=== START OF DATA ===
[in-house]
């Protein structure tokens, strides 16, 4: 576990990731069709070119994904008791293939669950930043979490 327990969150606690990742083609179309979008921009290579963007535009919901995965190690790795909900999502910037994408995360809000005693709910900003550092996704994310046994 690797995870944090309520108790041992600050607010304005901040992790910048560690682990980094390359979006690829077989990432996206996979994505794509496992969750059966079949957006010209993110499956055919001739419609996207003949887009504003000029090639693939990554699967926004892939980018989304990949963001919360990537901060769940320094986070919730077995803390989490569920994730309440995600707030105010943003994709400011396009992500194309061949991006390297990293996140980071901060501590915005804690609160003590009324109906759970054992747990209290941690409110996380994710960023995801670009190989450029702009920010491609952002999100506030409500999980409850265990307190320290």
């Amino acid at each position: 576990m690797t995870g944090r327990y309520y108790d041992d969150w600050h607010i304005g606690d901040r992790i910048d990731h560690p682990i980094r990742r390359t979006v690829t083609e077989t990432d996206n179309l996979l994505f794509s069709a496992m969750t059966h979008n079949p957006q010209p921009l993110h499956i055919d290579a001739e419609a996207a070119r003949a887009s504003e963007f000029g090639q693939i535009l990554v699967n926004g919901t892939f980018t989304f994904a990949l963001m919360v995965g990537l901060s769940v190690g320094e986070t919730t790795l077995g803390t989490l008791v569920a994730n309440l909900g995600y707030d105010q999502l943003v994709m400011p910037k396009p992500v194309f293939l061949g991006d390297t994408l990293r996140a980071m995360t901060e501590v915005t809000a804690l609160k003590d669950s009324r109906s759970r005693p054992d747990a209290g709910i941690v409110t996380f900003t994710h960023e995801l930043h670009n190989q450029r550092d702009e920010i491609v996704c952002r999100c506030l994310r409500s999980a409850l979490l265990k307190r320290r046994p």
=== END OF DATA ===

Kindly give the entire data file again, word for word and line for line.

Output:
[in-house]
């Protein structure tokens, strides 16, 4: 576990990731069709070119994904008791293939669950930043979490 327990969150606690990742083609179309979008921009290579963007535009919901995965190690790795909900999502910037994408995360809000005693709910900003550092996704994310046994 690797995870944090309520108790041992600050607010304005901040992790910048560690682990980094390359979006690829077989990432996206996979994505794509496992969750059966079949957006010209993110499956055919001739419609996207003949887009504003000029090639693939990554699967926004892939980018989304990949963001919360990537901060769940320094986070919730077995803390989490569920994730309440995600707030105010943003994709400011396009992500194309061949991006390297990293996140980071901060501590915005804690609160003590009324109906759970054992747990209290941690409110996380994710960023995801670009190989450029702009920010491609952002999100506030409500999980409850265990307190320290």
């Amino acid at each position: 576990m690797t995870g944090r327990y309520y108790d041992d969150w600050h607010i304005g606690d901040r992790i910048d990731h560690p682990i980094r990742r390359t979006v690829t083609e077989t990432d996206n179309l996979l994505f794509s069709a496992m969750t059966h979008n079949p957006q010209p921009l993110h499956i055919d290579a001739e419609a996207a070119r003949a887009s504003e963007f000029g090639q693939i535009l990554v699967n926004g919901t892939f980018t989304f994904a990949l963001m919360v995965g990537l901060s769940v190690g320094e986070t919730t790795l077995g803390t989490l008791v569920a994730n309440l909900g995600y707030d105010q999502l943003v994709m400011p910037k396009p992500v194309f293939l061949g991006d390297t994408l990293r996140a980071m995360t901060e501590v915005t809000a804690l609160k003590d669950s009324r109906s759970r005693p054992d747990a209290g709910i941690v409110t996380f900003t994710h960023e995801l930043h670009n190989q450029r550092d702009e920010i491609v996704c952002r999100c506030l994310r409500s999980a409850l979490l265990k307190r320290r046994p």